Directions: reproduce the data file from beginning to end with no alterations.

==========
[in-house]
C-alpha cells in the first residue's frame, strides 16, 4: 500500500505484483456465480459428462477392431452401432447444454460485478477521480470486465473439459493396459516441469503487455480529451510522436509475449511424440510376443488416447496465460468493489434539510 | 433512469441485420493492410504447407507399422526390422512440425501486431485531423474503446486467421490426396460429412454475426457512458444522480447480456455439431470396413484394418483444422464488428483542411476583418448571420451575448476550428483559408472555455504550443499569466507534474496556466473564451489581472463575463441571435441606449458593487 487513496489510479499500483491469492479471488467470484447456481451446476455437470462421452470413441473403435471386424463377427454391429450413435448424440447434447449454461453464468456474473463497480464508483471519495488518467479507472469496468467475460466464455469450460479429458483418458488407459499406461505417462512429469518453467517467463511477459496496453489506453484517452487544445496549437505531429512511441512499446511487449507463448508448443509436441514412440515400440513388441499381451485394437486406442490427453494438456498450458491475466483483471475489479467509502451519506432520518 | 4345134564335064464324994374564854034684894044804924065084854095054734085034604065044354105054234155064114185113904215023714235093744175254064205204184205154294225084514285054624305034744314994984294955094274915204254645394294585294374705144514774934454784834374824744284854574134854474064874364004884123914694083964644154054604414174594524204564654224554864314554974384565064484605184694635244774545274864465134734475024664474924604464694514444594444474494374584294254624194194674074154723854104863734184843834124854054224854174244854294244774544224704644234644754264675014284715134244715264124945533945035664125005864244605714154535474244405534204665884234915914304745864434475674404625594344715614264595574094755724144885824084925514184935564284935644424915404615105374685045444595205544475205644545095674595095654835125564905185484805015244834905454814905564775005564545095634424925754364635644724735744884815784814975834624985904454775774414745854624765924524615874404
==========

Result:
[in-house]
C-alpha cells in the first residue's frame, strides 16, 4: 500500500505484483456465480459428462477392431452401432447444454460485478477521480470486465473439459493396459516441469503487455480529451510522436509475449511424440510376443488416447496465460468493489434539510 | 433512469441485420493492410504447407507399422526390422512440425501486431485531423474503446486467421490426396460429412454475426457512458444522480447480456455439431470396413484394418483444422464488428483542411476583418448571420451575448476550428483559408472555455504550443499569466507534474496556466473564451489581472463575463441571435441606449458593487 487513496489510479499500483491469492479471488467470484447456481451446476455437470462421452470413441473403435471386424463377427454391429450413435448424440447434447449454461453464468456474473463497480464508483471519495488518467479507472469496468467475460466464455469450460479429458483418458488407459499406461505417462512429469518453467517467463511477459496496453489506453484517452487544445496549437505531429512511441512499446511487449507463448508448443509436441514412440515400440513388441499381451485394437486406442490427453494438456498450458491475466483483471475489479467509502451519506432520518 | 4345134564335064464324994374564854034684894044804924065084854095054734085034604065044354105054234155064114185113904215023714235093744175254064205204184205154294225084514285054624305034744314994984294955094274915204254645394294585294374705144514774934454784834374824744284854574134854474064874364004884123914694083964644154054604414174594524204564654224554864314554974384565064484605184694635244774545274864465134734475024664474924604464694514444594444474494374584294254624194194674074154723854104863734184843834124854054224854174244854294244774544224704644234644754264675014284715134244715264124945533945035664125005864244605714154535474244405534204665884234915914304745864434475674404625594344715614264595574094755724144885824084925514184935564284935644424915404615105374685045444595205544475205644545095674595095654835125564905185484805015244834905454814905564775005564545095634424925754364635644724735744884815784814975834624985904454775774414745854624765924524615874404